Ashley was born in Guadalajara, Jalisco, MX. Although both of her parents were working nonstop in Mexico, they were struggling financially to support the family. Her father was tired of living this way, so he came to the US first, then Ashley and her mom later followed. She was only three years old when they crossed so her recollection of how they crossed the border is a blur. She remembers her mom telling her that at one point they were in the desert and they ran out of food and water that her mom gave her liquid Tylenol just to keep her hydrated. The coyote told her mom that it would be easier if she just left Ashley behind to cross with a different group por la linea, that since Ashley was little they wouldn’t question her, but her mom refused to be separated from her. After getting detained two times at the border they finally succeeded to cross on their third attempt. Ashley was a few days away from turning four when she arrived in the U.S.
How did living undocumented make you feel?
I feel that I grew up feeling like the United States was my home and then realizing that people in my community and in this country didn’t feel the same, it was tough. It also made me upset knowing my parents worked their ass off and are very good people, and can’t even get the benefits or security they deserve.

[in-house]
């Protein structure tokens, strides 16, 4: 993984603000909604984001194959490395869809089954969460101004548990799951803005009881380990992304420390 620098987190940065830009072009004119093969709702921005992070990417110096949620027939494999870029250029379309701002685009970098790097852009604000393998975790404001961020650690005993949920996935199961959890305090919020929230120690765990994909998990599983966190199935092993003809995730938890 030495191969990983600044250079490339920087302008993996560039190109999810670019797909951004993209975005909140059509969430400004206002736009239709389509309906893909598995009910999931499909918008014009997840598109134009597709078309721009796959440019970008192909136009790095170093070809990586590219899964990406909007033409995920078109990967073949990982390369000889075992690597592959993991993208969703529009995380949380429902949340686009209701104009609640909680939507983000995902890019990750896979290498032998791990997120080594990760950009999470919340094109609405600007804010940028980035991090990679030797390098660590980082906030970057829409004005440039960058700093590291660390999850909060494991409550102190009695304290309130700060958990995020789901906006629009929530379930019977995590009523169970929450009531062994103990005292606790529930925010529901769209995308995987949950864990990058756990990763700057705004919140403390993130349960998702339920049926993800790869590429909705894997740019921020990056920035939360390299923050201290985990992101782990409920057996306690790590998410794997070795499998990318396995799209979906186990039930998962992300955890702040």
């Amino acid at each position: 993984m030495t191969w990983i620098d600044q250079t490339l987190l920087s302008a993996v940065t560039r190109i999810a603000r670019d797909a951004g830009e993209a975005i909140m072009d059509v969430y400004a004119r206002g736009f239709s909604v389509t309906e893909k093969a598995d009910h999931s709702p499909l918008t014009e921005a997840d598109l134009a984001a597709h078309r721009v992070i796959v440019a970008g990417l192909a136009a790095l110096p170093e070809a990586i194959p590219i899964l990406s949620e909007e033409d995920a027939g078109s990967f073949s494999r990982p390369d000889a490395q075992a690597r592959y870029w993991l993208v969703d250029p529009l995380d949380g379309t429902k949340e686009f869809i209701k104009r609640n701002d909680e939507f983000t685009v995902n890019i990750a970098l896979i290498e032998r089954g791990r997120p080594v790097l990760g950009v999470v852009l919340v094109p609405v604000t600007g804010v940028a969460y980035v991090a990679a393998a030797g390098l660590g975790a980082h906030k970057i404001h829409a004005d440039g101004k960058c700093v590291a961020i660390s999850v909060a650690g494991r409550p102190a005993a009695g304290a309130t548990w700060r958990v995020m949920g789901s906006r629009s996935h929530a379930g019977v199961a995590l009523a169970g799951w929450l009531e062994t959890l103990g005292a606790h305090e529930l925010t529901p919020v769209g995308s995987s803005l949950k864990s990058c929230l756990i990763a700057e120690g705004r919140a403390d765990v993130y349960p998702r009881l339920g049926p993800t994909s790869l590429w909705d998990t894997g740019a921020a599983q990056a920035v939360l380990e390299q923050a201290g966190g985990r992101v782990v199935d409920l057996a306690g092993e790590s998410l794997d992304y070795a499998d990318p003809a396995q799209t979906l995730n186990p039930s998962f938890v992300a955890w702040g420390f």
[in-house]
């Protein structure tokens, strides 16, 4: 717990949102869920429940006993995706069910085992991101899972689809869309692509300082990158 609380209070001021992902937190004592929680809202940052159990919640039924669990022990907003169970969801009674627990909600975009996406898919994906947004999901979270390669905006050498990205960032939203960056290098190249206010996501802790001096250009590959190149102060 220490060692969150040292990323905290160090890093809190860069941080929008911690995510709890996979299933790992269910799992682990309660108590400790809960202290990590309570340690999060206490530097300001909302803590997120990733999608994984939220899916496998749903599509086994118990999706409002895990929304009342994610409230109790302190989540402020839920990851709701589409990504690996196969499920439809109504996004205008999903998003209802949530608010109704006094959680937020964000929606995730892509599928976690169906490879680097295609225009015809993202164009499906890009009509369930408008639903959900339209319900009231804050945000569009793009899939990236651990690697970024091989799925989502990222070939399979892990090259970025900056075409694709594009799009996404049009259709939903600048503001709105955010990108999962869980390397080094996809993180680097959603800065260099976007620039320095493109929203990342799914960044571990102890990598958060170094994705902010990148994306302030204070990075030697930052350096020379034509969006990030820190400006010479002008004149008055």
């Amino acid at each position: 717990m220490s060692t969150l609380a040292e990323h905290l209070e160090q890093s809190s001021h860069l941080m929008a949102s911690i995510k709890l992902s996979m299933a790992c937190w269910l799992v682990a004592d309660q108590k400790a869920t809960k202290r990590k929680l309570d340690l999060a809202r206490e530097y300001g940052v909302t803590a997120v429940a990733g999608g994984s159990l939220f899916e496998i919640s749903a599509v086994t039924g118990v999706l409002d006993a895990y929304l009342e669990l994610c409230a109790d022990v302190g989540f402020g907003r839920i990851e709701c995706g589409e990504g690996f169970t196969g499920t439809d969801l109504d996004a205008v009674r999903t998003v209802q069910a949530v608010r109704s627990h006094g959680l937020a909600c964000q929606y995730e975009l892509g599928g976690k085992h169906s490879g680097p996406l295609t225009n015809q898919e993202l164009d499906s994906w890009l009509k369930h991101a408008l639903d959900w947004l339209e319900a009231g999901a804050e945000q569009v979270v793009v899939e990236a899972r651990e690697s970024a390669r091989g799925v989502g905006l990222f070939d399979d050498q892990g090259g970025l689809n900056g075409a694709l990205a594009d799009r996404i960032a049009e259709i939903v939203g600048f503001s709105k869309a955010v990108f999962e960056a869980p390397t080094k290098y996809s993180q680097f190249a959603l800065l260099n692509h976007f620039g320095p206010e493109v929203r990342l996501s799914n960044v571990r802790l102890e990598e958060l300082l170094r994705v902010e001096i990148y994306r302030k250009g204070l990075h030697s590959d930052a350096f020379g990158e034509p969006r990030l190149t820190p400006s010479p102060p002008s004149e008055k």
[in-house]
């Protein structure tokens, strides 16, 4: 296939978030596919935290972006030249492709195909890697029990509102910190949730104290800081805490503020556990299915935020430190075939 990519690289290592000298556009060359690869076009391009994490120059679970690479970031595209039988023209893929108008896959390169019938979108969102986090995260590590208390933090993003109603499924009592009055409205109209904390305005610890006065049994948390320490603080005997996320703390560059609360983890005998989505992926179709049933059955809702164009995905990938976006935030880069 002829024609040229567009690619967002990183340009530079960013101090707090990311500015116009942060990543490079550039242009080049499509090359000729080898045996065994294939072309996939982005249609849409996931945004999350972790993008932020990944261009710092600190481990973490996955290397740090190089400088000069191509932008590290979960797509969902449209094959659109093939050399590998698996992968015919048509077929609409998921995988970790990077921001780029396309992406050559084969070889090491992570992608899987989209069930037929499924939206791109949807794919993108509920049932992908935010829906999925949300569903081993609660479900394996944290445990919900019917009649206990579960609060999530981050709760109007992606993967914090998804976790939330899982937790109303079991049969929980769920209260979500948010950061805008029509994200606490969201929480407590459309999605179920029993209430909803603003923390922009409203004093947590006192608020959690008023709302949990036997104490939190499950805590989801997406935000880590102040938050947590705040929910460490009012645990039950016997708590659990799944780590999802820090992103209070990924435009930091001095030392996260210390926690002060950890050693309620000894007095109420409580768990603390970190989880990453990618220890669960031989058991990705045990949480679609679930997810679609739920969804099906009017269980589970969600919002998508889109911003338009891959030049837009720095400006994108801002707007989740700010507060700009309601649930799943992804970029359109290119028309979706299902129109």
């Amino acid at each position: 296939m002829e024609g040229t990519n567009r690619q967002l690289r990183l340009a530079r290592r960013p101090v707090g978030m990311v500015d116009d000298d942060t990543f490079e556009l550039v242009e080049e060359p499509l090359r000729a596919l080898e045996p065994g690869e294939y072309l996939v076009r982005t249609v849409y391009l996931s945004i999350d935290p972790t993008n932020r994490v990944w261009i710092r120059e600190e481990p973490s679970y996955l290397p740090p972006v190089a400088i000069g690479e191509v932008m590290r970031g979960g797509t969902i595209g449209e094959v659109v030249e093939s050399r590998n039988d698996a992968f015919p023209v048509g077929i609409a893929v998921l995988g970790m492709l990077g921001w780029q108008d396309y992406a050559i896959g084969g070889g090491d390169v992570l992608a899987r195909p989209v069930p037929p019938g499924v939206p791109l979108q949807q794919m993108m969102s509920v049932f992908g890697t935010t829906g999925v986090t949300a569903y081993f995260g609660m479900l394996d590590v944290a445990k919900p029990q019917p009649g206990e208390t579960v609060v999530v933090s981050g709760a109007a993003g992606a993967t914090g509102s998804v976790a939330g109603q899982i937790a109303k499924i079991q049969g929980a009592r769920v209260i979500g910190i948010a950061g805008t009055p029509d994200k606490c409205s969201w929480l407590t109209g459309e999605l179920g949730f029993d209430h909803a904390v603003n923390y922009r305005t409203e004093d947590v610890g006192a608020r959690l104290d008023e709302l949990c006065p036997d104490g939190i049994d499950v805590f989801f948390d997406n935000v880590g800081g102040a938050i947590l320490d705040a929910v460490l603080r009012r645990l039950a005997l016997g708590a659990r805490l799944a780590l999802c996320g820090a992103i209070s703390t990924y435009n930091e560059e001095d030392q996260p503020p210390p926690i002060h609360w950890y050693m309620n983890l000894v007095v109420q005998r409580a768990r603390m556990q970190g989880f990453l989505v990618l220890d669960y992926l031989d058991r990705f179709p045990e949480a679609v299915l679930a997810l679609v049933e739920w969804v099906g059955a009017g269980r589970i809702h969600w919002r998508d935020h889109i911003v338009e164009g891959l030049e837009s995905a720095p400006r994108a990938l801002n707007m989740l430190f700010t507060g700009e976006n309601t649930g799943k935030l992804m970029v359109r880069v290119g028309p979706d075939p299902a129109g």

Did your family ever discuss an emergency plan in case someone got detained by ICE?
I’m sure they had those conversations, but I was never included in them since I was very young. I didn’t know a lot about immigration or legal status until I was in middle school. I remember one time my mom got in a car accident and she was freaking out and I didn’t know why because it wasn’t her fault, we were the ones that got hit. In my head, I was like "why is my mom scared of the cops, we didn’t do anything?” I now realize that my mom was freaking out because she didn’t have any documentation. It was sad to see my mom’s reaction of being scared to get questioned, her being terrified that we shouldn’t get pulled over, ever, because that could mean deportation.
When you and your mom got into that car accident was that the moment you realized that you were undocumented, or when did that realization hit you?
I think I always knew that I wasn’t born here. But I didn’t realize how bad it would affect me until I was in high school and I couldn’t take drivers ed. My mom would be like “esque no tienes un seguro,” and I was just so confused. I also wasn’t able to sign up for sports in high school because they required you to put your social security number for insurance purposes. I was so excited to join, I grew up watching “Bring It On,” and now I couldn’t even do that. I think it made me stop caring like I can’t do sports or go to college, I can’t drive, so what was the point of trying? I feel like I just started doing the bare minimum to get by. I also feel that since the people I surrounded myself with were predominantly white or with legal status, and I didn’t really have much family here, I just didn’t have anyone to connect with or that knew what I was going through. I always felt alone. Then DACA finally happened when I was 19.
Once you obtained DACA how did your life change?